The debate over whether or not to eat organic is sure to bring out some strong feelings no matter who you ask. When choosing organic versus conventionally grown produce at the grocery store shoppers usually look at the produce to see if it looks good, but price also plays a big factor. New research shows eating organic food offers substantial cancer protection.
A recent study published in JAMA found that those who ate organic foods had a 25% reduced risk in developing cancer, especially non-Hodgkin lymphoma and postmenopausal breast cancer, when compared with those who rarely ate organic foods.
The study looked at the diets of 68,946 participants (78% female, 22% male) over a five year period and correlated that information with the number of cancer incidences during that time. In particular, researchers were interested in how often participants ate 16 organic products including fruits, vegetables, meats, fish, ready-to-eat meals, supplements, condiments, oils, and other products.
During the nearly five years of the duration of this study 1,340 cancers were reported; of those, the most frequently reported cancers were: 459 cases of breast cancer, 180 cases of prostate cancer, 135 cases of skin cancer, 99 cases of colorectal cancer and 47 cases of non-Hodgkin lymphoma.
According to the researchers of the study, those participants who had the greatest intake of organic foods were 25% less likely to develop a cancer. One possible explanation for this is that organic foods are less contaminated (herbicides, fungicides, and pesticides). Less contaminants sprayed on your food means less chemicals that have to be processed by your liver and kidneys. And, more cancer protection.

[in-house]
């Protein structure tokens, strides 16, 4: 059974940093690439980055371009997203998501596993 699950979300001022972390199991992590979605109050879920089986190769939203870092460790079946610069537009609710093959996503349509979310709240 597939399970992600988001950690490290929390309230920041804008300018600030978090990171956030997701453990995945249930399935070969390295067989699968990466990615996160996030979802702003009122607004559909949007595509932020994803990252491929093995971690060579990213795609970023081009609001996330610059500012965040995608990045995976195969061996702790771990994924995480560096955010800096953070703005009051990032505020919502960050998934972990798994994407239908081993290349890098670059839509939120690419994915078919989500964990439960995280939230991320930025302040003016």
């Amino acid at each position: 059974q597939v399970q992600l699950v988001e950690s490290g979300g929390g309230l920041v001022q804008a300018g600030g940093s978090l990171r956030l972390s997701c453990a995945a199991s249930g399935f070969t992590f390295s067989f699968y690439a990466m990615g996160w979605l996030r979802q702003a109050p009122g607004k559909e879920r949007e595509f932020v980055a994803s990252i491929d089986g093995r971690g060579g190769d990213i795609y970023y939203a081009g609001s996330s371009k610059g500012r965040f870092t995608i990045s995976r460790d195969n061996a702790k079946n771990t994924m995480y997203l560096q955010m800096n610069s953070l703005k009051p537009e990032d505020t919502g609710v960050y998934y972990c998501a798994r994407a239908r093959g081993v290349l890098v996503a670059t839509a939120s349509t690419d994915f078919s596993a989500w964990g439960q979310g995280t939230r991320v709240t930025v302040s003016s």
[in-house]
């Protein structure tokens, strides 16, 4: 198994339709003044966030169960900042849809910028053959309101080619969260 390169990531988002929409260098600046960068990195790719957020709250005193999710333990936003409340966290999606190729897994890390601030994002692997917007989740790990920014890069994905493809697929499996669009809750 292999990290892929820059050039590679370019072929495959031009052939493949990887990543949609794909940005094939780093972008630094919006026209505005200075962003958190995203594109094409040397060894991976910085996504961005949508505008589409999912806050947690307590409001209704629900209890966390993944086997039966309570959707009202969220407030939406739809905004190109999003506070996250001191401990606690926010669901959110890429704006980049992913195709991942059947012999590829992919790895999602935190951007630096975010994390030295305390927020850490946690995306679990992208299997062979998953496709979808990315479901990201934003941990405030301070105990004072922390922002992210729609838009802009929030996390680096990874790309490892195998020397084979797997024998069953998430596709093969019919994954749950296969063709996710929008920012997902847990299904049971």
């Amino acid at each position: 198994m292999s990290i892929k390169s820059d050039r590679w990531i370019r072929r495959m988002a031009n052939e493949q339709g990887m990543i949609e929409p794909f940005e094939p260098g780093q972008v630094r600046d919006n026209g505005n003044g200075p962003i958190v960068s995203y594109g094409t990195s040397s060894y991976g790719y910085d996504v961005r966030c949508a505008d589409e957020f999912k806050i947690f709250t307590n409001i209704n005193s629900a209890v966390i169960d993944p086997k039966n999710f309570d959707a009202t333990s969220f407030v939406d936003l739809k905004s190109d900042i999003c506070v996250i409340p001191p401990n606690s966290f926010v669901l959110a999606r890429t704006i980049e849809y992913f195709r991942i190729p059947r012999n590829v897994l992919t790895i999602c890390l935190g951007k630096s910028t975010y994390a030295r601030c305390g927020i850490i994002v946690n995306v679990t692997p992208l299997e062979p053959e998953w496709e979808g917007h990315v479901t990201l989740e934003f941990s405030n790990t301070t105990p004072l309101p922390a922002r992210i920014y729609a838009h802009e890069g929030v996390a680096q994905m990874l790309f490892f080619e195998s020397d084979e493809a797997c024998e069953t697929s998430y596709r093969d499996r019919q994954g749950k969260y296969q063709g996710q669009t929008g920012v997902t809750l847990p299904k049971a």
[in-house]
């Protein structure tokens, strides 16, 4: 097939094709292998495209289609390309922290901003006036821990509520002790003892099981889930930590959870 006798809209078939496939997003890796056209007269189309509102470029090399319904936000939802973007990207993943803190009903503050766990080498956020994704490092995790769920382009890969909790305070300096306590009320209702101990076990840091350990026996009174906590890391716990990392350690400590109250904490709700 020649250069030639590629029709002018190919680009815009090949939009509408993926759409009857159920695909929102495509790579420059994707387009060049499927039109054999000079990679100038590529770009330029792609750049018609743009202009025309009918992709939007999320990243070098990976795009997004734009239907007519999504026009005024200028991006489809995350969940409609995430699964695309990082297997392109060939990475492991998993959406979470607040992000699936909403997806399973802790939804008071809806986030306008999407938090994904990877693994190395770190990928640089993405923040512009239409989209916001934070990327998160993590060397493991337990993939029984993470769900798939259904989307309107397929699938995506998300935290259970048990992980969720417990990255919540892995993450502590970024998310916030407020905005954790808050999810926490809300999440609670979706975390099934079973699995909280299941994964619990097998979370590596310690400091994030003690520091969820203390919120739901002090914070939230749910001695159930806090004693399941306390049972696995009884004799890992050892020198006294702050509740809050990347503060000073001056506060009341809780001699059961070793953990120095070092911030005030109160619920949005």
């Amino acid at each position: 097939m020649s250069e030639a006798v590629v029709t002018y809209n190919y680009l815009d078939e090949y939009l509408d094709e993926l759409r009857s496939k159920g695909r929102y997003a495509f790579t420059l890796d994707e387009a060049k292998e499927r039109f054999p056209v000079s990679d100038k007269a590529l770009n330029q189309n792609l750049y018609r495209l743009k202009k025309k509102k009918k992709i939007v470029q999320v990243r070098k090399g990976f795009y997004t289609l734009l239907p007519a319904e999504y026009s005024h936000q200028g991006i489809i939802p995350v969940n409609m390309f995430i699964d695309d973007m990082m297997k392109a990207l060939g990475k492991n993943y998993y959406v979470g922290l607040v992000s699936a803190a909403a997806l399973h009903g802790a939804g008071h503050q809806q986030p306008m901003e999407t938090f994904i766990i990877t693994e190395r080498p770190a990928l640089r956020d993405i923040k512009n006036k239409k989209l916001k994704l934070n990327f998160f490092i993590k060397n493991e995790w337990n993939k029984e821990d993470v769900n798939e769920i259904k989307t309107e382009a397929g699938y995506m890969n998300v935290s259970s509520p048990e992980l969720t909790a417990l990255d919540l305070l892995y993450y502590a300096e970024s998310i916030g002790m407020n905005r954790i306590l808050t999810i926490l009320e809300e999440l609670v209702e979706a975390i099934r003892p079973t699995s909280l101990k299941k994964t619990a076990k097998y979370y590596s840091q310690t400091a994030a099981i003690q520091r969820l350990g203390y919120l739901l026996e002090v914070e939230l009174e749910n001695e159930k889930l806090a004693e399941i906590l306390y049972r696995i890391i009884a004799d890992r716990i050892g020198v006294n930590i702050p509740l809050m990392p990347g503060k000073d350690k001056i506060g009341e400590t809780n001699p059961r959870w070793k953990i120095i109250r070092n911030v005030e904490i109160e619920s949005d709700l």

According to the researchers,
“In the general population, low-level pesticide exposure is widespread, and the primary route of exposure is diet, especially intake of conventionally grown fruits and vegetables. In the United States, more than 90% of the population have detectable pesticides in their urine and blood. Organic foods are produced without synthetic pesticides and are less likely to contain pesticide residues than conventionally produced, nonorganic foods. Crossover trials have shown that switching from consuming conventionally grown foods to organic foods decreases urinary concentrations of pesticide metabolites, suggesting reduced exposure to pesticides.”
Consuming organic food can be pricey though, but the cleaner food is what we pay all that money for. To have less chemicals on our food. If you’re concerned about the price of organic foods (and they can be triple what conventional products are) then at least make it a point to shop organic for those foods that are the most contaminated according to the Environmental Working Group. Each year EWG puts out an updated list of Dirty Dozen and Clean 15 foods. I have mentioned EWG in previous posts (here and here) because their information is reliable.